The Aluminum Association lauded the decision earlier this week by the United States Commerce Department’s International Trade Administration (ITA) “to develop new system to track imports of aluminum products and provide an early warning system for import surges.” The Department’s request was incorporated in the just-released Congressional budget estimate for the coming fiscal year.
According to the ITA, the system will be an “Aluminum Import Monitoring and Analysis program” that will enable government regulators to recognize and respond to trends in aluminium imports. Such knowledge would allow them to correct for aluminium misclassification, transshipment, and evasion of import duties.
As part of the proposal, the ITA requested US$3 million in funding to aid in the administration’s job of approving Section 232 exclusion requests and US$2 million to enforce antidumping and countervailing duty orders. The Aluminum Association notes that both of these requests by the ITA are in line with changes they’ve sought for several years.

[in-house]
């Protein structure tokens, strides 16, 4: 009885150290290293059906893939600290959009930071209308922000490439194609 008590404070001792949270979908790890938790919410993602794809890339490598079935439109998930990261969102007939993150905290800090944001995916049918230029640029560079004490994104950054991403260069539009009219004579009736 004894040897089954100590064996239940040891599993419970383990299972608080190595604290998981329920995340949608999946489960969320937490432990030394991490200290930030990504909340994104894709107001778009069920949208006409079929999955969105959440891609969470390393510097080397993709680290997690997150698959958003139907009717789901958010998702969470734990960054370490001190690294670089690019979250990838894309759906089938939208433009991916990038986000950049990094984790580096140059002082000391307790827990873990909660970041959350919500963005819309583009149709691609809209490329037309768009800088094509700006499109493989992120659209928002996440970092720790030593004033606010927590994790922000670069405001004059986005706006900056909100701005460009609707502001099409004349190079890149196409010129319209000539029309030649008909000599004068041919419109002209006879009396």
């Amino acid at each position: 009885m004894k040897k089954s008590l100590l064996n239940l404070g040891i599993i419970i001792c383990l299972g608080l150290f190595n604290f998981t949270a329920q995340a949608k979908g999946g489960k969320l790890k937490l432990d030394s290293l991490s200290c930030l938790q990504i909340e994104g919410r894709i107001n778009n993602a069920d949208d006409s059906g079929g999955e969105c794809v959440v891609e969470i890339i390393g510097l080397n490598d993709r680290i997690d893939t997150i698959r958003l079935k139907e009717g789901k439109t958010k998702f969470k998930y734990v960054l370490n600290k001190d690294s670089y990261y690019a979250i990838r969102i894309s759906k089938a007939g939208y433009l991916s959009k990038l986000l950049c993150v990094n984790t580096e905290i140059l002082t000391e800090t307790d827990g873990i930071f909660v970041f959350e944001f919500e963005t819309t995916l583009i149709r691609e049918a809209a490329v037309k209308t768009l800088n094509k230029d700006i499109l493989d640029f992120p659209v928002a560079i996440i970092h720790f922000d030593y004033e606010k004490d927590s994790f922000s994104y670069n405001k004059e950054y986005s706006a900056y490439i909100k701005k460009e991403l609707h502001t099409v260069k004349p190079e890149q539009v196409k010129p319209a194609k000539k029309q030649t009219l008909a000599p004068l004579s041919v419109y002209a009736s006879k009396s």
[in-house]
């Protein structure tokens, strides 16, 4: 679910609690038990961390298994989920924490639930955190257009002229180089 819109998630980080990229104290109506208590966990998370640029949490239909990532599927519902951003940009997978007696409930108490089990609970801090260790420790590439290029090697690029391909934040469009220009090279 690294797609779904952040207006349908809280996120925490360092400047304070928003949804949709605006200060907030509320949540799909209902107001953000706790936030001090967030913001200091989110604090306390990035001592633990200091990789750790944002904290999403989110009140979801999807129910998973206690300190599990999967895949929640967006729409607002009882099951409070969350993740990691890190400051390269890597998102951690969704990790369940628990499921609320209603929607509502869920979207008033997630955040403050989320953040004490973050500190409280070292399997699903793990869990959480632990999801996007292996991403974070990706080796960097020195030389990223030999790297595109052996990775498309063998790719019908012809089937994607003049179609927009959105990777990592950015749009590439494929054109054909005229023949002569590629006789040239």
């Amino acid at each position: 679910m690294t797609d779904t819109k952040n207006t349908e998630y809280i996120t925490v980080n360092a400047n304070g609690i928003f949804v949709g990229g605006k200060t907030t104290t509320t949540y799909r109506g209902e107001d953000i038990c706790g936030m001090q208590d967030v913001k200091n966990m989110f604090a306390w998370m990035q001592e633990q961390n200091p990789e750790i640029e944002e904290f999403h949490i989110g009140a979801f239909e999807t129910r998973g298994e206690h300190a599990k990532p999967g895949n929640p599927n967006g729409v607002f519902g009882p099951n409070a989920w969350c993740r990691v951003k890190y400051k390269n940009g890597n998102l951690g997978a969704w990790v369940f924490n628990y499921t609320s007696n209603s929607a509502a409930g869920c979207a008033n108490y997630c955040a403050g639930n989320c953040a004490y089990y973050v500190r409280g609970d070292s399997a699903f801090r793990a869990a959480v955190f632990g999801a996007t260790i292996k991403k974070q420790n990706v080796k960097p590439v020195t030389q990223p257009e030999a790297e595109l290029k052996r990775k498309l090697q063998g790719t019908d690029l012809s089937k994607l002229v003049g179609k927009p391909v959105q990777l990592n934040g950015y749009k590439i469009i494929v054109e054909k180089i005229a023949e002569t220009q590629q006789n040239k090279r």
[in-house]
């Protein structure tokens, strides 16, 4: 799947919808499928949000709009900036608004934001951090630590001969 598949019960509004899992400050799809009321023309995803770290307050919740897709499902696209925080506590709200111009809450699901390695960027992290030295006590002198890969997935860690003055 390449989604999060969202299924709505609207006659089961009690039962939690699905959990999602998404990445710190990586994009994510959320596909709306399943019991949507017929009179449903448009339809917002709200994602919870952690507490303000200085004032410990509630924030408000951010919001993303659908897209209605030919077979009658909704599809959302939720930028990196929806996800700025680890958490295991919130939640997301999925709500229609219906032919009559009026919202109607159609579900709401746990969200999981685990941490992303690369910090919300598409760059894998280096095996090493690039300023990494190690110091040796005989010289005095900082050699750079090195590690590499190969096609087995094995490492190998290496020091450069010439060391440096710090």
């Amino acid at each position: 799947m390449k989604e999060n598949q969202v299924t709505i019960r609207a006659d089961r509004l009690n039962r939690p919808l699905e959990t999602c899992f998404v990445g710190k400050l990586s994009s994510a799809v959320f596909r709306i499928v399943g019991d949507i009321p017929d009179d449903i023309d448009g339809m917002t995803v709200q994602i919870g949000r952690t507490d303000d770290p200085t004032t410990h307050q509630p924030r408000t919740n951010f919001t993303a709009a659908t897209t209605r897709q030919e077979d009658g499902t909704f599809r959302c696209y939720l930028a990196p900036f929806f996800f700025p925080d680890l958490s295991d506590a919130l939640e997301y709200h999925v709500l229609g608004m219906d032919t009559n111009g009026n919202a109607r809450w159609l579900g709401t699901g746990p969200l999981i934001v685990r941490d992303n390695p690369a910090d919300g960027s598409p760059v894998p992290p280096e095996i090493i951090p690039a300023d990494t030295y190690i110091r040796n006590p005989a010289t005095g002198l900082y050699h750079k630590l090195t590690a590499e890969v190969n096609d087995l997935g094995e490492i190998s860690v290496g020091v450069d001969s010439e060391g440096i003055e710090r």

Lauren Wilk, vice president for policy and international trade at the Aluminum Association, said the welcome move is a good start.
“We are grateful that the administration is moving to create an aluminum import monitoring system and prioritizing additional trade enforcement. We appreciate the bipartisan support we’ve seen for these critically important items, which will help level the playing field for aluminum workers across the country. While significant work remains to secure final funding and establish a robust program, this is a very positive step.”
“Both the U.S. and Canada have now shown a commitment to combat unfairly traded aluminum and we look forward to working with our partners in Mexico to do the same,” Wilk continued. “Unfortunately, we are seeing alarming import spikes into Mexico from non-market economy countries.”
The Aluminum Association has long called for such a system, citing the ongoing harm exacted upon North American aluminium producers by lax enforcement of import regulations. Both Canada and Mexico have made assurances in the course of negotiations of the U.S.-Mexico-Canada Agreement last year, with Canada promising to expand the dominion’s import-monitoring system to include aluminium and derived products. Mexico has yet to commence monitoring of aluminium imports, however.